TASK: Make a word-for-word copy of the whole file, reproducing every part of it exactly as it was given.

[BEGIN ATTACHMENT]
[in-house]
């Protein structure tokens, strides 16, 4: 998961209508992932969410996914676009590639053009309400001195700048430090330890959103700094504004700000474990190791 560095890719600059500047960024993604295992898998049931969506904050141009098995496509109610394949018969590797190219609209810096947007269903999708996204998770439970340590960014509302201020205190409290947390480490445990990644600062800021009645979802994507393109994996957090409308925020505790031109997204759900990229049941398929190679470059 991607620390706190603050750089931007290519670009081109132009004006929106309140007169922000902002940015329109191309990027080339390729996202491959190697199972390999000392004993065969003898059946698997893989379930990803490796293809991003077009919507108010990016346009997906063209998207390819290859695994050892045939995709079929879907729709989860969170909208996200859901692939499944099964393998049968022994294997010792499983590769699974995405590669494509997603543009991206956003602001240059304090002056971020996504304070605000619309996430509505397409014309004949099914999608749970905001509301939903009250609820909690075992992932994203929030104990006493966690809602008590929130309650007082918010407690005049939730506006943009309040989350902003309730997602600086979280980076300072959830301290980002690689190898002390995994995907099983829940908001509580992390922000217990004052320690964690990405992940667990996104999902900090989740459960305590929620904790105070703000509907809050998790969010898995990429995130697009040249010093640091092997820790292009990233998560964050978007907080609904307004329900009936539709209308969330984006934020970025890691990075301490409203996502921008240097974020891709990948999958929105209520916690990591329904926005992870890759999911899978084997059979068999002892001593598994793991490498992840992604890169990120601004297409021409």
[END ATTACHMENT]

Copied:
[in-house]
């Protein structure tokens, strides 16, 4: 998961209508992932969410996914676009590639053009309400001195700048430090330890959103700094504004700000474990190791 560095890719600059500047960024993604295992898998049931969506904050141009098995496509109610394949018969590797190219609209810096947007269903999708996204998770439970340590960014509302201020205190409290947390480490445990990644600062800021009645979802994507393109994996957090409308925020505790031109997204759900990229049941398929190679470059 991607620390706190603050750089931007290519670009081109132009004006929106309140007169922000902002940015329109191309990027080339390729996202491959190697199972390999000392004993065969003898059946698997893989379930990803490796293809991003077009919507108010990016346009997906063209998207390819290859695994050892045939995709079929879907729709989860969170909208996200859901692939499944099964393998049968022994294997010792499983590769699974995405590669494509997603543009991206956003602001240059304090002056971020996504304070605000619309996430509505397409014309004949099914999608749970905001509301939903009250609820909690075992992932994203929030104990006493966690809602008590929130309650007082918010407690005049939730506006943009309040989350902003309730997602600086979280980076300072959830301290980002690689190898002390995994995907099983829940908001509580992390922000217990004052320690964690990405992940667990996104999902900090989740459960305590929620904790105070703000509907809050998790969010898995990429995130697009040249010093640091092997820790292009990233998560964050978007907080609904307004329900009936539709209308969330984006934020970025890691990075301490409203996502921008240097974020891709990948999958929105209520916690990591329904926005992870890759999911899978084997059979068999002892001593598994793991490498992840992604890169990120601004297409021409």